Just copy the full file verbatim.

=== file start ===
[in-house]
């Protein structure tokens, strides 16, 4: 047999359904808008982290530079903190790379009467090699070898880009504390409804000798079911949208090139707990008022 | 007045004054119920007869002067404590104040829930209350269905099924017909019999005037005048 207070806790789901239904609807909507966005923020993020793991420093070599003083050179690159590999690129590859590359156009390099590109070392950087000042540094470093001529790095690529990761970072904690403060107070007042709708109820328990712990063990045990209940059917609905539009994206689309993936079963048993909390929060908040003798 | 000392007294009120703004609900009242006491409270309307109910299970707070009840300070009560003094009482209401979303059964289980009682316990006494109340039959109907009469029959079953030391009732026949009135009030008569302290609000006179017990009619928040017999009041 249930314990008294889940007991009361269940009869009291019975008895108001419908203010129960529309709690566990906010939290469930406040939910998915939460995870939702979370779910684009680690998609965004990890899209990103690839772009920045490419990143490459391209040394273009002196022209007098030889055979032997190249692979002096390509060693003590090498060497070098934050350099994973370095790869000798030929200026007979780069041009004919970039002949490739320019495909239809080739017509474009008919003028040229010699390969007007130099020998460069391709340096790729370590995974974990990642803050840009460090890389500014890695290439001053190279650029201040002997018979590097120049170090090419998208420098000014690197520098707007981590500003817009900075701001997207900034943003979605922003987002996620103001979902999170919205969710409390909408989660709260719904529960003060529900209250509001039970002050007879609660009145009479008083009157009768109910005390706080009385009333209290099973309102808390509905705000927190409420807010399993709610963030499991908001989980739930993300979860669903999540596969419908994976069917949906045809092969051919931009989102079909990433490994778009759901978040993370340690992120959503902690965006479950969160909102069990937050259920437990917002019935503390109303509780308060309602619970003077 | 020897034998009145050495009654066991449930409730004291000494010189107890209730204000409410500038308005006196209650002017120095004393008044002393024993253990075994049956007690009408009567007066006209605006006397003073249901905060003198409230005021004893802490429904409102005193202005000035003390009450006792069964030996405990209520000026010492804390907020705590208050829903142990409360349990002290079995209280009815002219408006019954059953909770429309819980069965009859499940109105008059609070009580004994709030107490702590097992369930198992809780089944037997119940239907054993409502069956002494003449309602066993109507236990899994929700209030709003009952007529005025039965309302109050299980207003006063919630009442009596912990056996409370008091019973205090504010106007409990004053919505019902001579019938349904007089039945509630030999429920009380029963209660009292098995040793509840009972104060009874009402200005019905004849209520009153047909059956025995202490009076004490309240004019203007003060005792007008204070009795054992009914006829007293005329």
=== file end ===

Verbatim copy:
[in-house]
């Protein structure tokens, strides 16, 4: 047999359904808008982290530079903190790379009467090699070898880009504390409804000798079911949208090139707990008022 | 007045004054119920007869002067404590104040829930209350269905099924017909019999005037005048 207070806790789901239904609807909507966005923020993020793991420093070599003083050179690159590999690129590859590359156009390099590109070392950087000042540094470093001529790095690529990761970072904690403060107070007042709708109820328990712990063990045990209940059917609905539009994206689309993936079963048993909390929060908040003798 | 000392007294009120703004609900009242006491409270309307109910299970707070009840300070009560003094009482209401979303059964289980009682316990006494109340039959109907009469029959079953030391009732026949009135009030008569302290609000006179017990009619928040017999009041 249930314990008294889940007991009361269940009869009291019975008895108001419908203010129960529309709690566990906010939290469930406040939910998915939460995870939702979370779910684009680690998609965004990890899209990103690839772009920045490419990143490459391209040394273009002196022209007098030889055979032997190249692979002096390509060693003590090498060497070098934050350099994973370095790869000798030929200026007979780069041009004919970039002949490739320019495909239809080739017509474009008919003028040229010699390969007007130099020998460069391709340096790729370590995974974990990642803050840009460090890389500014890695290439001053190279650029201040002997018979590097120049170090090419998208420098000014690197520098707007981590500003817009900075701001997207900034943003979605922003987002996620103001979902999170919205969710409390909408989660709260719904529960003060529900209250509001039970002050007879609660009145009479008083009157009768109910005390706080009385009333209290099973309102808390509905705000927190409420807010399993709610963030499991908001989980739930993300979860669903999540596969419908994976069917949906045809092969051919931009989102079909990433490994778009759901978040993370340690992120959503902690965006479950969160909102069990937050259920437990917002019935503390109303509780308060309602619970003077 | 020897034998009145050495009654066991449930409730004291000494010189107890209730204000409410500038308005006196209650002017120095004393008044002393024993253990075994049956007690009408009567007066006209605006006397003073249901905060003198409230005021004893802490429904409102005193202005000035003390009450006792069964030996405990209520000026010492804390907020705590208050829903142990409360349990002290079995209280009815002219408006019954059953909770429309819980069965009859499940109105008059609070009580004994709030107490702590097992369930198992809780089944037997119940239907054993409502069956002494003449309602066993109507236990899994929700209030709003009952007529005025039965309302109050299980207003006063919630009442009596912990056996409370008091019973205090504010106007409990004053919505019902001579019938349904007089039945509630030999429920009380029963209660009292098995040793509840009972104060009874009402200005019905004849209520009153047909059956025995202490009076004490309240004019203007003060005792007008204070009795054992009914006829007293005329």